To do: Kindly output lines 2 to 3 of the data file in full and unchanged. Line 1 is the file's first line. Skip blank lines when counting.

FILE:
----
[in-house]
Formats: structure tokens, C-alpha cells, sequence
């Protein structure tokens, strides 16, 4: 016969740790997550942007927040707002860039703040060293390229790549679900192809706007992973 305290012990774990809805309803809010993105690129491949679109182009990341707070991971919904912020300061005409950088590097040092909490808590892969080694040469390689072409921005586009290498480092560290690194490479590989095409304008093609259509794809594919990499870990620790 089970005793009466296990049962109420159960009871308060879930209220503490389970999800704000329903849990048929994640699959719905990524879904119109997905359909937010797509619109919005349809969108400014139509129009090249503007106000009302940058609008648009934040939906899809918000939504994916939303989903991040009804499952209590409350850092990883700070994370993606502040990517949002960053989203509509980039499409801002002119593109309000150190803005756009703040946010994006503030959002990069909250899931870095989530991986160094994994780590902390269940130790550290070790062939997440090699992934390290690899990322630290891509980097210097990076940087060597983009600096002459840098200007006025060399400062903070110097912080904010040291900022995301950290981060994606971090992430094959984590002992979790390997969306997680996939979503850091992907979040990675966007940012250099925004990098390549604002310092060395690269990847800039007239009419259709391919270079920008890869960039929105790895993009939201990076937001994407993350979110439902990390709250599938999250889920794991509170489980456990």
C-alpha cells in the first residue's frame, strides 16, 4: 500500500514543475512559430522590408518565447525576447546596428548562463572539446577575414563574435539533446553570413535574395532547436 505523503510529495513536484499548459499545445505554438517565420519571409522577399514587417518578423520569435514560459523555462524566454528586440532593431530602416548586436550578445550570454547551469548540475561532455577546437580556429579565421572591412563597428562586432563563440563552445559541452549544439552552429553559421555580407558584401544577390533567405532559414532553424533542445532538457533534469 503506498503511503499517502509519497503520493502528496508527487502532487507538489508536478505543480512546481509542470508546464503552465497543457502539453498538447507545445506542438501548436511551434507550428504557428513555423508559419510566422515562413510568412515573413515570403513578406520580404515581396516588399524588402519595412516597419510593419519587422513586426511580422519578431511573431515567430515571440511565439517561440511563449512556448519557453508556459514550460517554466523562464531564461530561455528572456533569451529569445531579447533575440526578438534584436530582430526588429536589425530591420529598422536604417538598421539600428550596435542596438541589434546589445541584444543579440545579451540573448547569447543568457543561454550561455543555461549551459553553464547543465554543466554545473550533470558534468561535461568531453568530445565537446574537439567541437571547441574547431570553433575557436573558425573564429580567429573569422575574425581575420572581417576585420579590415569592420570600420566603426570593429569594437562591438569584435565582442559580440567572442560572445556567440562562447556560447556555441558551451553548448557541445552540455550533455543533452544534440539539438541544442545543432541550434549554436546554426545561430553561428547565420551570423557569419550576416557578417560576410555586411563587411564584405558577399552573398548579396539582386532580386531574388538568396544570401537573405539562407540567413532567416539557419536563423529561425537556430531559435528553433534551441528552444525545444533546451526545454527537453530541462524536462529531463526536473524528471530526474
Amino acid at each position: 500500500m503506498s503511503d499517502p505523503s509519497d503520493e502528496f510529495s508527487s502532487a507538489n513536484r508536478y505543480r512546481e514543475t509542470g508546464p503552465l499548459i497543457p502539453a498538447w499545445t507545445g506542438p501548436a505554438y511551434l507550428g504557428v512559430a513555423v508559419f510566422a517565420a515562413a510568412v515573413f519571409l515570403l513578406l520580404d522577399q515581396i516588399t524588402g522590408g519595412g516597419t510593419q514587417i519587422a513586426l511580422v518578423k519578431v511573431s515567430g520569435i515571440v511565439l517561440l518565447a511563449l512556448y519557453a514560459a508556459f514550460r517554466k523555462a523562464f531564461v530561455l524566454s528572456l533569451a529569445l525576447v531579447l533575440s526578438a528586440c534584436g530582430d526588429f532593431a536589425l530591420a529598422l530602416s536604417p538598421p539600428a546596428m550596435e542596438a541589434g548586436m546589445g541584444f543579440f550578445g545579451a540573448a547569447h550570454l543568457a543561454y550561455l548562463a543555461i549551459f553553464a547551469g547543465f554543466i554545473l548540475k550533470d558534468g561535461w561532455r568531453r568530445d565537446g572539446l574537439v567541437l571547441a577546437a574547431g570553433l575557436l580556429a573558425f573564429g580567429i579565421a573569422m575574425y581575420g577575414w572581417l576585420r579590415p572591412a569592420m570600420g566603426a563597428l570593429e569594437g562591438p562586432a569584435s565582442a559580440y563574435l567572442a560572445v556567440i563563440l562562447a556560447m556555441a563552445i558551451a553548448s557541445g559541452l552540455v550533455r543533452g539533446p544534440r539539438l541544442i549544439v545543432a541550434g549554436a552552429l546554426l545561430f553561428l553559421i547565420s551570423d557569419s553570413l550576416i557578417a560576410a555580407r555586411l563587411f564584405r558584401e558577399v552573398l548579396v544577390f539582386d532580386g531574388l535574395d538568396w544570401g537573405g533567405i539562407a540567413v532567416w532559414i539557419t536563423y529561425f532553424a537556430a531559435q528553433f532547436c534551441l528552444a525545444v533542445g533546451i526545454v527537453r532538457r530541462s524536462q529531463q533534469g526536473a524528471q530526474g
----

Formats: structure tokens, C-alpha cells, sequence
């Protein structure tokens, strides 16, 4: 016969740790997550942007927040707002860039703040060293390229790549679900192809706007992973 305290012990774990809805309803809010993105690129491949679109182009990341707070991971919904912020300061005409950088590097040092909490808590892969080694040469390689072409921005586009290498480092560290690194490479590989095409304008093609259509794809594919990499870990620790 089970005793009466296990049962109420159960009871308060879930209220503490389970999800704000329903849990048929994640699959719905990524879904119109997905359909937010797509619109919005349809969108400014139509129009090249503007106000009302940058609008648009934040939906899809918000939504994916939303989903991040009804499952209590409350850092990883700070994370993606502040990517949002960053989203509509980039499409801002002119593109309000150190803005756009703040946010994006503030959002990069909250899931870095989530991986160094994994780590902390269940130790550290070790062939997440090699992934390290690899990322630290891509980097210097990076940087060597983009600096002459840098200007006025060399400062903070110097912080904010040291900022995301950290981060994606971090992430094959984590002992979790390997969306997680996939979503850091992907979040990675966007940012250099925004990098390549604002310092060395690269990847800039007239009419259709391919270079920008890869960039929105790895993009939201990076937001994407993350979110439902990390709250599938999250889920794991509170489980456990």